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US carrier promotions help drive higher demand for Apple's iPhone, strong March quarter expected

Demand for Apple's iPhone has been higher than expected in the first quarter of calendar 2014, thanks in part to new smartphone promotions by U.S. wireless carriers, new tracking data reveals.

The results of the latest AlphaWise Smartphone Tracker survey from Morgan Stanley were shared with AppleInsider on Wednesday, revealing sell-through data via Web search analysis through March 15. The figures suggest that iPhone shipments for the March quarter thus far are tracking ahead of market consensus expectations.

The AlphaWise survey, detailed by analyst Katy Huberty, suggests that demand for Apple's iPhone will be at 42 million units for the quarter. That's considerably ahead of market consensus, which expects the company to sell 38 million iPhones over the three-month span.

As for why iPhone sales may be stronger than expected, Huberty theorized that new U.S. carrier promotions initiated in the first quarter of calendar 2014 could be driving incremental demand. That may be an increase from late 2013, when carriers were strictly enforcing 24-month contract terms during the holiday shopping season.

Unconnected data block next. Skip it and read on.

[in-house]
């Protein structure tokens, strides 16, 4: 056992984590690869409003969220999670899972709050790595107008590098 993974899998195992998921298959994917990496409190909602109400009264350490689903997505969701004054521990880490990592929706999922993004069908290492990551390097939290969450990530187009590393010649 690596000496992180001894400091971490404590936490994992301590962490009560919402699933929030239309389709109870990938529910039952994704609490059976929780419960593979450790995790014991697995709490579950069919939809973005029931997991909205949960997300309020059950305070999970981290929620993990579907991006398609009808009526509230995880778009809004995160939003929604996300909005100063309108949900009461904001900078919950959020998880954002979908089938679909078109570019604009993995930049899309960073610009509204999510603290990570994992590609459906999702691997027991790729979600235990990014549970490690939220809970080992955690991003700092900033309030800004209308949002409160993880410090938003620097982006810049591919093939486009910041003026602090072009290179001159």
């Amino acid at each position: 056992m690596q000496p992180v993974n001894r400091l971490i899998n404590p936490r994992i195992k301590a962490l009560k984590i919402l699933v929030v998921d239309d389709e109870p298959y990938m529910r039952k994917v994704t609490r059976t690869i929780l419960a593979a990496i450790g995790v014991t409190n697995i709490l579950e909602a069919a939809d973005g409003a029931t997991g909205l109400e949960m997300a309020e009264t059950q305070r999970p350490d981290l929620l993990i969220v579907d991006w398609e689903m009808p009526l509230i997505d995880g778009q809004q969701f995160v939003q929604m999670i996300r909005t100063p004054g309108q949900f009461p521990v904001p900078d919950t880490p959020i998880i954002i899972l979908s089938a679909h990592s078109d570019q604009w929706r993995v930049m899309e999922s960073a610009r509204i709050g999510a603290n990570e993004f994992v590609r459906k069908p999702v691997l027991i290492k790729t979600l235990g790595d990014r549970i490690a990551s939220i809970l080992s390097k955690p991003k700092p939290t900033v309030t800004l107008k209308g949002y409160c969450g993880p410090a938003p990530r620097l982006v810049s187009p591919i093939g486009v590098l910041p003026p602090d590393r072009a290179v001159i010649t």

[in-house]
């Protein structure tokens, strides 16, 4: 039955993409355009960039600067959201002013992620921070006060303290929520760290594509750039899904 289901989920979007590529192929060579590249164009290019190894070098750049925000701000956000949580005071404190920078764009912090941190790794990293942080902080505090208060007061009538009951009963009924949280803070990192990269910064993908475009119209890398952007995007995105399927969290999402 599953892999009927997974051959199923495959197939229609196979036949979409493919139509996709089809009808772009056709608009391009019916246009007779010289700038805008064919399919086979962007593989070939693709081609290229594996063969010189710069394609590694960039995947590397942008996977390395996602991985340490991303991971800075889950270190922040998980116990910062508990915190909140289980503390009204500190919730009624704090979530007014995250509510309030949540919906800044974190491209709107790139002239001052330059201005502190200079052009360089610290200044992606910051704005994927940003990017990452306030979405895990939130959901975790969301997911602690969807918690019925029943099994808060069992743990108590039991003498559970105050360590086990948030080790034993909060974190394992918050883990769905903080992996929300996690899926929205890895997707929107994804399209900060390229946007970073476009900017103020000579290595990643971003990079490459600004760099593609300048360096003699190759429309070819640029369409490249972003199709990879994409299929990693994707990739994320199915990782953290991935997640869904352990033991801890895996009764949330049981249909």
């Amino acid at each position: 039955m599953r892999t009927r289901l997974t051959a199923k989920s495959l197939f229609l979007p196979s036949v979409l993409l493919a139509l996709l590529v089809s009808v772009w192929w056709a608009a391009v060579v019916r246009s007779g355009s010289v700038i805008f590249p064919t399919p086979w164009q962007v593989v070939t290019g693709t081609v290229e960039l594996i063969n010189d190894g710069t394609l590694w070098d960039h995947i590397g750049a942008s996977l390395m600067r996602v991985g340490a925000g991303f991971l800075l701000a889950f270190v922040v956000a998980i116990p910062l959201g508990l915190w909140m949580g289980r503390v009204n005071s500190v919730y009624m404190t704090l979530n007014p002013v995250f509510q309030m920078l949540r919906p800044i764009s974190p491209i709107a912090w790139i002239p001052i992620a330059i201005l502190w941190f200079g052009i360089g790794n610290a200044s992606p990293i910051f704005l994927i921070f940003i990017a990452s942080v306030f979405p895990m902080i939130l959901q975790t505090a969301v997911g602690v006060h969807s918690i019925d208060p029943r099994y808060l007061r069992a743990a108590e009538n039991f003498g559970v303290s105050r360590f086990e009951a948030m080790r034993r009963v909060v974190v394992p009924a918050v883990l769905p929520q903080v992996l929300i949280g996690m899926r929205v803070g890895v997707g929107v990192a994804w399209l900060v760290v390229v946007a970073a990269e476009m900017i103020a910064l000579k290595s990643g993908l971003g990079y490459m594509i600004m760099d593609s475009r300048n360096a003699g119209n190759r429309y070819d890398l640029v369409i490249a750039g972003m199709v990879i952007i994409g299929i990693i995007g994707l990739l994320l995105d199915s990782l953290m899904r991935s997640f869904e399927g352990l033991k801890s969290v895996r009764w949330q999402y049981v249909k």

Huberty counted a total of nine major promotions announced by the "big four" U.S. carriers thus far in 2014, including changes to AT&T Next and Verizon Edge, Sprint's new "Framily" plan, and a new T-Mobile "Uncarrier" offer that pays termination fees.

In addition, Huberty noted that several large U.S. retailers ran iPhone promotions this quarter, including Walmart and Best Buy.

While the survey shows that demand for Apple's iPhone is high, production may not be keeping up with that demand. Morgan Stanley's supply chain analyst Jasmine Lu expects Apple to build between 38 million and 39 million iPhones in the first quarter of calendar 2014.

But Huberty noted that the AlphaWise Smartphone Tracker data was a strong indicator of Apple iPhone shipments throughout 2013. The tracker posted results closer to Apple's actual quarterly iPhone sales than Wall Street consensus in three out of four quarters.

The latest data also suggests that Apple saw an improvement in all major regions except China, where the iPhone saw an earlier launch than in previous years, making the 2014 comparison more challenging. However, Huberty expects that the debut of the iPhone on China Mobile, the world's largest wireless provider, may slightly offset those difficult comparisons.